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Alinco DR-138T

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k6cpo

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I'm looking for information on the Alinco DR-138T VHF mobile transceiver. I've been tasked with gathering information on radios to equip a couple of Maintenance of Way vehicles for a local railroad museum.

Although, it's listed as an amateur transceiver, the Alinco DR-138T is Part 90 certified and narrow-band capable. I'm not interested in a discussion of the legalities of these radios. We have all the necessary licenses and already operate a number of mobile and handheld radios on the proper frequencies.

I'm interested in any information on the DR-138T, including ease of operation, convenience, programming and durability.

Thanks.
 

mmckenna

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What I can tell you about them has to do with them being both amateur friendly and part 90 compliant.

The two don't always go together well.
The FCC Part 90 rules are pretty clear about the user not having controls to change the frequency of the radio. This usually translates into the VFO function being disabled in such a way that the end user can't mess with it and get off frequency.

If the VFO is locked out and the end user can't add frequencies that you are not licensed for, and it's got Part 90 certification, then it's probably OK.

Where I'd question it is how well it handles high RF fields. Some of the amateur gear doesn't do well with strong pager systems, they'll pick up a lot of crap. Since I haven't used one of these, I really can't say, but it would be one of the big questions I'd want answered first.

Personally, for the reasons you listed "Ease of operation, convenience, programming and durability", I'd look at something else. Kenwood, Motorola, Icom, etc.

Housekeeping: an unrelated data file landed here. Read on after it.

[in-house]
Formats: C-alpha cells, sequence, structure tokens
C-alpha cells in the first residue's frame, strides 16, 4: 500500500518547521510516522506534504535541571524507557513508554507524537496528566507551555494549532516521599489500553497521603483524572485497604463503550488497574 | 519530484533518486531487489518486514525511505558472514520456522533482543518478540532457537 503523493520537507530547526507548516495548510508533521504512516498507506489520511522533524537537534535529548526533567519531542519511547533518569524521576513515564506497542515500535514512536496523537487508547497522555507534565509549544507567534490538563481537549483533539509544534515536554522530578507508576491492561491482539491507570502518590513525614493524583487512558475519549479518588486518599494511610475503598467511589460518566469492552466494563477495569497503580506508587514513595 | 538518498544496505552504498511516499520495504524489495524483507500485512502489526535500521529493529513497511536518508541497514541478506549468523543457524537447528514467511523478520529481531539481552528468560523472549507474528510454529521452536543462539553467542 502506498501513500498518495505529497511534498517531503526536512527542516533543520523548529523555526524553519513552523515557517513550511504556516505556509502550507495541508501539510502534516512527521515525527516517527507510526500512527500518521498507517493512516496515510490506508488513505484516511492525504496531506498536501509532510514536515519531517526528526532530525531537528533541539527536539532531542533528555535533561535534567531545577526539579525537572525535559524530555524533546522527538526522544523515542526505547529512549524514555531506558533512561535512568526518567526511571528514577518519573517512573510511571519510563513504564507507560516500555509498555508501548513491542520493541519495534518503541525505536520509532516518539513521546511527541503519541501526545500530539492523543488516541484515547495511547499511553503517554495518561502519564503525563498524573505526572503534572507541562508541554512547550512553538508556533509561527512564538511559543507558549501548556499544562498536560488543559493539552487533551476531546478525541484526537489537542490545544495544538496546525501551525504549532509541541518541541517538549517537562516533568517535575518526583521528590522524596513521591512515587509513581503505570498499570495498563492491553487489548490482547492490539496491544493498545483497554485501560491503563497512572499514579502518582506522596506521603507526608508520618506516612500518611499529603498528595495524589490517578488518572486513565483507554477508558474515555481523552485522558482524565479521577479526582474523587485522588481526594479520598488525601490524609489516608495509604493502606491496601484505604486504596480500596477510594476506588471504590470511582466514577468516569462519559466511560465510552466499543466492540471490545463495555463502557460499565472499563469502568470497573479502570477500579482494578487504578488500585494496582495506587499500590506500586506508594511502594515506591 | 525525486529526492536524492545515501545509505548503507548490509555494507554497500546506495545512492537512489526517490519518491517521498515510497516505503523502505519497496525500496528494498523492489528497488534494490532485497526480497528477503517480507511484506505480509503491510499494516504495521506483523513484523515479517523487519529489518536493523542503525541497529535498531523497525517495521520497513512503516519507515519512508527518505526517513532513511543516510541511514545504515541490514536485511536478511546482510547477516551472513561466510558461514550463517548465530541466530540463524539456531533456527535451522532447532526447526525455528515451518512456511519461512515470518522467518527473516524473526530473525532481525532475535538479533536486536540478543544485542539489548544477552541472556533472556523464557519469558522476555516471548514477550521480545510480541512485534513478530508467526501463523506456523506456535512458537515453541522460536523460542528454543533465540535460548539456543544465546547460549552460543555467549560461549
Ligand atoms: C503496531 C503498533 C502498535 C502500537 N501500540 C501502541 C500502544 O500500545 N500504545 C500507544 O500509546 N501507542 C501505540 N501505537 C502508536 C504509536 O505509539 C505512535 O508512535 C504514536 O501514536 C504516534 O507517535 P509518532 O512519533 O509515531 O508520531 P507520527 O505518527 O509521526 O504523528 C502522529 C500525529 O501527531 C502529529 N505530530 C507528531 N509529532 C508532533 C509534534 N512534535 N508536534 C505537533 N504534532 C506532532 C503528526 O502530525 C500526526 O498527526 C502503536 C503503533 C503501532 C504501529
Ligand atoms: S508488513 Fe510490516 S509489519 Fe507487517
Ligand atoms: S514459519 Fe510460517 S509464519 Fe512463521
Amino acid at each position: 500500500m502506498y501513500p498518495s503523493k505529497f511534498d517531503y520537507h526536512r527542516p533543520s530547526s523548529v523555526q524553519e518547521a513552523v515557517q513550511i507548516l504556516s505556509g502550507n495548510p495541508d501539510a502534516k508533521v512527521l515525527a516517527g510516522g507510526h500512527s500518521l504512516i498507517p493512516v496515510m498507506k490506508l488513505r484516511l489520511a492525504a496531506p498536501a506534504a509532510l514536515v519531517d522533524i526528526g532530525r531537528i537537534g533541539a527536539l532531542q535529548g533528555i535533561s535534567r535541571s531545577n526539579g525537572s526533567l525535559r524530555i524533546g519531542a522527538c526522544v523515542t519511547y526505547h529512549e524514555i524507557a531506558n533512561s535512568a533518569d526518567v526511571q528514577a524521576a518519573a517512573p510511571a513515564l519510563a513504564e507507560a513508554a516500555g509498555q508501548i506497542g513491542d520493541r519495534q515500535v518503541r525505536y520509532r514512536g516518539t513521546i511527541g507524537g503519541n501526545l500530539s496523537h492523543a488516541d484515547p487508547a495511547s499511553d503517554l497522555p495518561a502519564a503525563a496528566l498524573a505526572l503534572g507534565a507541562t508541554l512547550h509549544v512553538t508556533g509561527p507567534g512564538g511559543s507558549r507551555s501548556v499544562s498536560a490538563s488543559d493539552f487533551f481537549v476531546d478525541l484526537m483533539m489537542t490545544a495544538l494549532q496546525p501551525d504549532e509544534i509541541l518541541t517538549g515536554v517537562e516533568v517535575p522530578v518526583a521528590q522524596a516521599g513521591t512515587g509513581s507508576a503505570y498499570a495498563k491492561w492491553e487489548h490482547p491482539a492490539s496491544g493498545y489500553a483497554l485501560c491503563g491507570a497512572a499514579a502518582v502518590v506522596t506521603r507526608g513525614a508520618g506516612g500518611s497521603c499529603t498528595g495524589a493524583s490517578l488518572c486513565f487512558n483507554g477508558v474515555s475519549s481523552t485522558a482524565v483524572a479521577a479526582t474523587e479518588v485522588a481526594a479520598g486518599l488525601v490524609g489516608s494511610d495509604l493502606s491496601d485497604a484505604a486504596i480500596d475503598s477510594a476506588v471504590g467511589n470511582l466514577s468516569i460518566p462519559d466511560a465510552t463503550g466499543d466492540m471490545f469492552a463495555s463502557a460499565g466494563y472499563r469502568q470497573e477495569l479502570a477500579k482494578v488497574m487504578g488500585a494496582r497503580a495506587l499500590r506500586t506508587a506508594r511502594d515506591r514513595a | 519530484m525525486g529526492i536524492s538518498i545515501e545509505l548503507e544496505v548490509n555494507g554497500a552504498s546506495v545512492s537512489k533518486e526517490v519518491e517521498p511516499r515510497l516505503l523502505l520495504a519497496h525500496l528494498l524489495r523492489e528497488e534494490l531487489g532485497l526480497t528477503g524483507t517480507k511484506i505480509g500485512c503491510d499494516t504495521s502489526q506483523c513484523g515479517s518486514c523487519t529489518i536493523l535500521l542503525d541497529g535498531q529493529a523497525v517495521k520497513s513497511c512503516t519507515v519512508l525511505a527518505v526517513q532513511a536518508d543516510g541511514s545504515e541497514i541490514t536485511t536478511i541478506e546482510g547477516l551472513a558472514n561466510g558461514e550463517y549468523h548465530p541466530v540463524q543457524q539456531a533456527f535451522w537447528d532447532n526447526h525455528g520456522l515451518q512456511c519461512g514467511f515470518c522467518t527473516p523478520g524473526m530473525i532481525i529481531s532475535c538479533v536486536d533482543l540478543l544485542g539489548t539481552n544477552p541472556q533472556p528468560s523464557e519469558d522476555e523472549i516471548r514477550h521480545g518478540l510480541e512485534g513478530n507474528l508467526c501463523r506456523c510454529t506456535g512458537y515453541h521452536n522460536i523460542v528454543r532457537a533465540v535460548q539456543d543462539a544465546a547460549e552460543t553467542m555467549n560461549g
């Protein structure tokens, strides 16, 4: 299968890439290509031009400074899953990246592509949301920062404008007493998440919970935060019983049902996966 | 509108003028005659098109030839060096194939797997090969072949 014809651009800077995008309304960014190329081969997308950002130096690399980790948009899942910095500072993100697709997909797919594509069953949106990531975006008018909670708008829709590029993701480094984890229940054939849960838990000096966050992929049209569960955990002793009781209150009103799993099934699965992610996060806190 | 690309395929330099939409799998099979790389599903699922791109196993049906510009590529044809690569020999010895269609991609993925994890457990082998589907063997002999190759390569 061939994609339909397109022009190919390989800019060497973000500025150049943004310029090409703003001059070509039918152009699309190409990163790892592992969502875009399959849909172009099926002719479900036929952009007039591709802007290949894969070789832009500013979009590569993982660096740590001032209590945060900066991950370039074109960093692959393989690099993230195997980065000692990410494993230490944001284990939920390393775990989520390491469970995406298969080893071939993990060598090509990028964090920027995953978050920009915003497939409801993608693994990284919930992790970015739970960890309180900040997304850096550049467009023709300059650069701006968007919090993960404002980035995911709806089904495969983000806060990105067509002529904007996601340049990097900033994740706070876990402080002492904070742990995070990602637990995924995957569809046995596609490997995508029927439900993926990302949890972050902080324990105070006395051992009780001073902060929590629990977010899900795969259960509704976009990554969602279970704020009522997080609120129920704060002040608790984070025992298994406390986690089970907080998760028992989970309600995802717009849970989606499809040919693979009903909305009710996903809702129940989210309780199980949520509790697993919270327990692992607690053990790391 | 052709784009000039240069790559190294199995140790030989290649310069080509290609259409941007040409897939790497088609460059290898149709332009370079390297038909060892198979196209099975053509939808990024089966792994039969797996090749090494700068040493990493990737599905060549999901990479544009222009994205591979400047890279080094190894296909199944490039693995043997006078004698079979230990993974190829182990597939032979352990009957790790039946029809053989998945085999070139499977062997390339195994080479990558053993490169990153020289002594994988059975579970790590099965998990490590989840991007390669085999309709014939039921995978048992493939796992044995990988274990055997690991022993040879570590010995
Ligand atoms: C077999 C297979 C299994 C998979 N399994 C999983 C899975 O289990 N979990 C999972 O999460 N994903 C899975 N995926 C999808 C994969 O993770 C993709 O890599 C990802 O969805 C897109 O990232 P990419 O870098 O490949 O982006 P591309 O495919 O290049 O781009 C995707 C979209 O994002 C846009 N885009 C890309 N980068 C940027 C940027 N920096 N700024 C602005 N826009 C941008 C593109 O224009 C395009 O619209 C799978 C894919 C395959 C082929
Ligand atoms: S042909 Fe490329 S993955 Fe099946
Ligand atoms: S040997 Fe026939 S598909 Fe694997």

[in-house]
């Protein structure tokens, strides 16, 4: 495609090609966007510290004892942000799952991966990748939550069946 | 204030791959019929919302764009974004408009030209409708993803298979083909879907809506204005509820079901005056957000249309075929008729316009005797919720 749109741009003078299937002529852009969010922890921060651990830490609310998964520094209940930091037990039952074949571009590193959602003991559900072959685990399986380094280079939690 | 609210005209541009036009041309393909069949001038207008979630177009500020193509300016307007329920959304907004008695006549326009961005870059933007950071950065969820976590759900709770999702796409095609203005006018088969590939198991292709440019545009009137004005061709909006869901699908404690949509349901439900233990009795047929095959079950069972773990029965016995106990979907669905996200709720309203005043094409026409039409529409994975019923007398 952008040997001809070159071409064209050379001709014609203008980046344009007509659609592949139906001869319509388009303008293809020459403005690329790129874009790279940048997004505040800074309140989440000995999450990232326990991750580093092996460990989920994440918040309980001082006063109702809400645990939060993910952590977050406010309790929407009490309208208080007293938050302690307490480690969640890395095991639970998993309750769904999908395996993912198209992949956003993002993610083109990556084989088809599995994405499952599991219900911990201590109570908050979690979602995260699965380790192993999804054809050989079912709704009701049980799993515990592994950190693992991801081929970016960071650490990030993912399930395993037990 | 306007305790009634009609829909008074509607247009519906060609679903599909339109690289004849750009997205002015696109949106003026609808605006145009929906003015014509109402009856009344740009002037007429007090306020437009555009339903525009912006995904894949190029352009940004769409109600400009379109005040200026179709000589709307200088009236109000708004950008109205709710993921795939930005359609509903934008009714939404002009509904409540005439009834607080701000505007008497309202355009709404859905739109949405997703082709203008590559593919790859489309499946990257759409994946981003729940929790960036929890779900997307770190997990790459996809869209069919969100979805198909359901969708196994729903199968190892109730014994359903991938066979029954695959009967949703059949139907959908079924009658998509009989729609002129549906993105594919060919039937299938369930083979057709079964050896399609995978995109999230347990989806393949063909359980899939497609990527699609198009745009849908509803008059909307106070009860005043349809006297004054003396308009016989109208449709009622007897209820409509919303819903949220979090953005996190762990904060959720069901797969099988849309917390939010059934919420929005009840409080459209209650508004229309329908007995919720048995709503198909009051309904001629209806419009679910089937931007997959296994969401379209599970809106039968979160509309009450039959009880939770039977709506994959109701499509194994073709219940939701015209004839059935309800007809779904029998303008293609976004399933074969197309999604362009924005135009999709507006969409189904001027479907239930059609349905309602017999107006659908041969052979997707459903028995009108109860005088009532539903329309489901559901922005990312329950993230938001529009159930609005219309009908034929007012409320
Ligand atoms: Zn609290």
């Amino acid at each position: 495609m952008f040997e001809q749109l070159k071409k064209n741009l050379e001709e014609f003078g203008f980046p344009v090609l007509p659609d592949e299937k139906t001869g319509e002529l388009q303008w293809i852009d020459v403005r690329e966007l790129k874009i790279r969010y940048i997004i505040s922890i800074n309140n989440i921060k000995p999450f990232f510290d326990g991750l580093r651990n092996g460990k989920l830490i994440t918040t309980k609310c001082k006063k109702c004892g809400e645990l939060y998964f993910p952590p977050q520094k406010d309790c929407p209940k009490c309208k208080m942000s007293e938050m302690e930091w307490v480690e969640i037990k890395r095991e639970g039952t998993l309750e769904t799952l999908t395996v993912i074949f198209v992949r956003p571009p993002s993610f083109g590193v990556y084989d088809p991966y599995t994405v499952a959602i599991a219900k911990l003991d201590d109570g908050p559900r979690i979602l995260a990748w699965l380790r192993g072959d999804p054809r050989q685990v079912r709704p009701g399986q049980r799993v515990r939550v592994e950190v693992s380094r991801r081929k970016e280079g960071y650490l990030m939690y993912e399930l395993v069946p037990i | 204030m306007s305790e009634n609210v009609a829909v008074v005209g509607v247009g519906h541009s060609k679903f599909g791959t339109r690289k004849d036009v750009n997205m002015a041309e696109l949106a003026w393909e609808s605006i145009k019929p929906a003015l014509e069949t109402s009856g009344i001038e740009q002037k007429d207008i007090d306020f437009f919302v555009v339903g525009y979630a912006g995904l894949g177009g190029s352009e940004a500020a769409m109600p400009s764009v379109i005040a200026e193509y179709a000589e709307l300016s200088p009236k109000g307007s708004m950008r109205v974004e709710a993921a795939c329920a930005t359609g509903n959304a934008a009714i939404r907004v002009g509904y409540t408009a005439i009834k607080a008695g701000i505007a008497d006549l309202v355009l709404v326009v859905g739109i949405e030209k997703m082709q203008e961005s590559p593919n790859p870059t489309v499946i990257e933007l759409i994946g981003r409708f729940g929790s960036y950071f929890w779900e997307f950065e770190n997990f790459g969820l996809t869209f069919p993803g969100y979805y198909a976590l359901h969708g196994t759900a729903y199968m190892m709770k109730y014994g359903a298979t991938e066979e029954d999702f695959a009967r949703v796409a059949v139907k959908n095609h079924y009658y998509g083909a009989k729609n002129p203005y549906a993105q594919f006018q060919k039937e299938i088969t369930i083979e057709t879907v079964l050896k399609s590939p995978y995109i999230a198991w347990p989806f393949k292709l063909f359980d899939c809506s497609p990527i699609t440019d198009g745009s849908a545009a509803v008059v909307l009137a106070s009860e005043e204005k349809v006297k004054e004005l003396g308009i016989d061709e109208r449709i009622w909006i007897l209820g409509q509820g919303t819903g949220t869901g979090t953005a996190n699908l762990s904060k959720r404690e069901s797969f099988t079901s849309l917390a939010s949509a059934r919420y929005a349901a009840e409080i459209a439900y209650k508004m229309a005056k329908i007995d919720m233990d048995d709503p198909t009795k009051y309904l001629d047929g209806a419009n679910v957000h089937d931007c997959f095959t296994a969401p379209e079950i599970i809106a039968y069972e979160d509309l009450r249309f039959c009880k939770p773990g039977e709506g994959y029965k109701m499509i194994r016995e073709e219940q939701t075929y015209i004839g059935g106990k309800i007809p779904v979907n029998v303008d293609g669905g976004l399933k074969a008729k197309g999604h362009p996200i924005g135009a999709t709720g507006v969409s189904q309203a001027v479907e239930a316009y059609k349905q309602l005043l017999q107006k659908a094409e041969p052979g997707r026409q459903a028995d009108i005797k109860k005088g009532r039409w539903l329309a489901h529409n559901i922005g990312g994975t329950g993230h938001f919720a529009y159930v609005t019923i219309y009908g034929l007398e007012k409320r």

The Alinco microphones never impressed me. I'd be worried about the beating they'd take in the real world.
A good used Motorola CDM-750 or CDM-1250 will fit your needs. You can pick these up used for $75 - $150 on e-Bay.
Several of the Kenwood models would be good choices, TK-7180, NX-700, TK-780, etc. Kenwood would be easier/cheaper to program and they are very durable.

Not sure I'd go cheap. I understand the desire for cheaper programming, but the tradeoffs of using an amateur grade radio in real world service might not make the best financial sense in the long run.
 

k6cpo

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Thanks for the input. You made some good points, especially about the microphone. I have an Alinco 6 meter mobile and I'm not enamored of the microphone.

The operator would need to have the ability to change between two frequencies, one for our yard and another for the main line. Other than that, everything else would be locked out.

One of the issues here is cost. It comes down to what the museum is willing to pay and the radio is going to be used on an open vehicle that cannot be locked up when not in use. It would have to be either removable or inside some kind of lockable enclosure. I would hate to lose an expensive Motorola to theft.

It would not be operated in a high RF environment because there is no one else using this particular stretch of railroad except the museum.

I need to do more research.
 

mmckenna

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Last Motorola CDM-750 I bought I paid $75.00. Not quite "disposable income", but I wouldn't lose sleep if something happened to it. I've got one mounted out in the open in a Polaris Ranger.

If you do a remote head install, all you might risk loosing is the control head and mic.

Easy solution I've seen done before is to use something like this:
NEMA Enclosure - 12x10x4 Clear Door Latch Locks

R4 electrical enclosure with a clear door. You can lock them easily. Still allows view of the radio.
 
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